Official NBA photo
The NBA Finals start tonight. The Golden State Warriors are led by Steph Curry, the league’s 2014-15 MVP. They take on the Cleveland Cavaliers and their star LeBron James, past MVP recipient. For Golden State, it is their first NBA finals in 40 years.
The finals hold interest not only for the outcome of the championship, but for the opportunity to see Warriors rising star, Steph Curry. And it is not only fans in the Bay Area who are interested, but people across the country. Curry holds the NBA record for 3-point scoring in a season and is currently setting playoff records. Some say he is the greatest shooter of all time. Curry is not only spectacular shooting the basketball, but has extraordinary ball handling and passing skills as well.
In spite of all the attention, Curry retains a sense of humility and balance. He willingly talks about his love for his family, including his two-year-old daughter Riley, who sometimes sits on his lap during post-game interviews. Curry also openly talks about his faith.
Stanford athletes are a privileged group. They attend one of the best colleges in the world, compete in a Division I athletic program, and live in a beautiful area. But a Stanford athlete also faces significant challenges. How does one balance athletics and rigorous academics? How does one answer the questions when confronted with the diversity of opinion heard on campus: What is truth? What do I believe? What is my purpose in life? Jim Stump, founder and president of Sports Challenge, makes himself available to Stanford athletes to encourage and support them, as well as to help them with questions about faith.
Brent Jones is well-known in the Bay Area and by football fans across the country for his exploits with the San Francisco 49ers. He was selected as an All Pro tight end four times and earned three Super Bowl rings in his twelve years in the National Football League. Earlier this year, Jones was inducted into the Bay Area Sports Hall of Fame.
What is less known about Jones are the struggles he went through to become a football star. His career offers a great example of perseverance and faith. Continue reading
Football fans know Ronnie Lott as a former All-Pro defensive back with the 49ers. Some may also be aware of his other activities since his professional football days, including work as a football commentator on radio and television, his work in philanthropy and in private equity. What is less known about Lott is what drives his passion — his Christian faith.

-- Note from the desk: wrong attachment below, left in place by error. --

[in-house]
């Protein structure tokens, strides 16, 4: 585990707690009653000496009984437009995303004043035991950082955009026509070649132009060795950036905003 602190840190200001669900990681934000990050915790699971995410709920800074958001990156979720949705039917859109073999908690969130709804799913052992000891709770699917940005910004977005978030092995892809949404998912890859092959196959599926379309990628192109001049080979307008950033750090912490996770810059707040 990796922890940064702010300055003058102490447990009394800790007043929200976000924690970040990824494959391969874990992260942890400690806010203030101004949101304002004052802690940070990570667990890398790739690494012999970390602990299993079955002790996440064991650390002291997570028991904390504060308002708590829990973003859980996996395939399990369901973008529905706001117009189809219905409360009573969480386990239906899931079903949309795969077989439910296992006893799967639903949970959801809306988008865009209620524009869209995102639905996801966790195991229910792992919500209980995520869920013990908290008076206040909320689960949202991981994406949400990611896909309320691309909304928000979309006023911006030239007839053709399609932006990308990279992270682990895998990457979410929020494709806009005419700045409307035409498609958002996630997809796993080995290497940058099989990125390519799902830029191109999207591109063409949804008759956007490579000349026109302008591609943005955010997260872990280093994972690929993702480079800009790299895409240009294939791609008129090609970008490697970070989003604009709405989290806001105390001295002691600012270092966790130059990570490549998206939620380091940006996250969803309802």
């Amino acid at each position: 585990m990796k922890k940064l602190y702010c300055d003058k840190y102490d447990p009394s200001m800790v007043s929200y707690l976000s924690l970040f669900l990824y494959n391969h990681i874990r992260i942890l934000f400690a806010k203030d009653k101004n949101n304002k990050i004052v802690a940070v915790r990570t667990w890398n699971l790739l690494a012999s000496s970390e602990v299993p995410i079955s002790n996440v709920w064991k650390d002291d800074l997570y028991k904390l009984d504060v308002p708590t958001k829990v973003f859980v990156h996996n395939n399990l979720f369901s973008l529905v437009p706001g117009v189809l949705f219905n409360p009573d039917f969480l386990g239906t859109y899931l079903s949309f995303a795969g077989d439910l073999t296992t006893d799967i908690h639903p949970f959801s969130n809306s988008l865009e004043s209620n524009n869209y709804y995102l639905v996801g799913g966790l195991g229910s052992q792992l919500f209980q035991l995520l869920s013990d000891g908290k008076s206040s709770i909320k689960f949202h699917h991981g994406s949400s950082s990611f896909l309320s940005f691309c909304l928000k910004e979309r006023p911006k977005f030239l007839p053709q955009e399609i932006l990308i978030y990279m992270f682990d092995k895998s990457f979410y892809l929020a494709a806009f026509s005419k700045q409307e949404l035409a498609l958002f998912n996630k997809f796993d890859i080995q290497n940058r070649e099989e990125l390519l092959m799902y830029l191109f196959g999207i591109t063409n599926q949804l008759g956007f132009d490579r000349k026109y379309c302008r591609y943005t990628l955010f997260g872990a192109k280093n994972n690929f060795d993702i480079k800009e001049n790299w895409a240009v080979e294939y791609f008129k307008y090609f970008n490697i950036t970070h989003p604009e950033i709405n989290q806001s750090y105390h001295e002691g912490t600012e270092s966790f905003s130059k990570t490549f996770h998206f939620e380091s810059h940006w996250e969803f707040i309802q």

I had a chance to sit down with Lott recently to discuss his faith.
Jeremy Lin captured the world’s attention in the winter of 2012 when he seemingly came out of nowhere to lead the New York Knicks to a winning streak after the Knicks had lost 11 of its previous 13 games. The press labeled his emergence as a star, “Linsanity.” But in December of 2012 while playing for his new team, the Houston Rockets, and not performing up to expectations, Lin had a crisis of identity. The crisis led to a deepening of Lin’s Christian faith. Here is his story.
In 2010, on the first pitch he saw in the major leagues, Daniel Nava hit a grand slam home run. Such a feat happened only one other time in the major leagues. As amazing as that is, it is not the whole story. The Boston Globe Magazine reports that Nava was considered “too short, too skinny and too mediocre” to play in the major leagues. The Red Sox signed him for only $1. Today, he is one of the reasons the Red Sox have surged from last place in their division in 2012 to the top of the division in 2013. As of this writing, Nava is hitting over .290 and is in the top ten in the American League in on-base-percentage. The St. Francis and Santa Clara graduate is also a person who takes his Christian faith seriously. Click on Daniel Nava in The Globe Magazine to read his story.
Competition drives Silicon Valley, as it does professional sports. Greg Jamison, former president and CEO of the San Jose Sharks, is both a Silicon Valley businessman and a professional sports executive. It did not surprise me that in a recent interview he said, “I love competition.” Jamison is also a follower of Jesus Christ. I wondered how he reconciles Jesus’s command to “love your neighbor” with such a strong desire to compete and win. In my interview with him, I explored the areas of competition, business leadership and faith.
If you are a Bay Area sports fan, you likely know that the Warriors made the NBA playoffs this year for the first time in a long, long time. What you may not know is that the Warriors coach, Mark Jackson is an ordained pastor and faith is a bond the team shares. On Saturday, April 20, the San Jose Mercury News featured an article worth leading. It is titled, Golden State Warriors Lean on their Faith Heading into the Playoffs.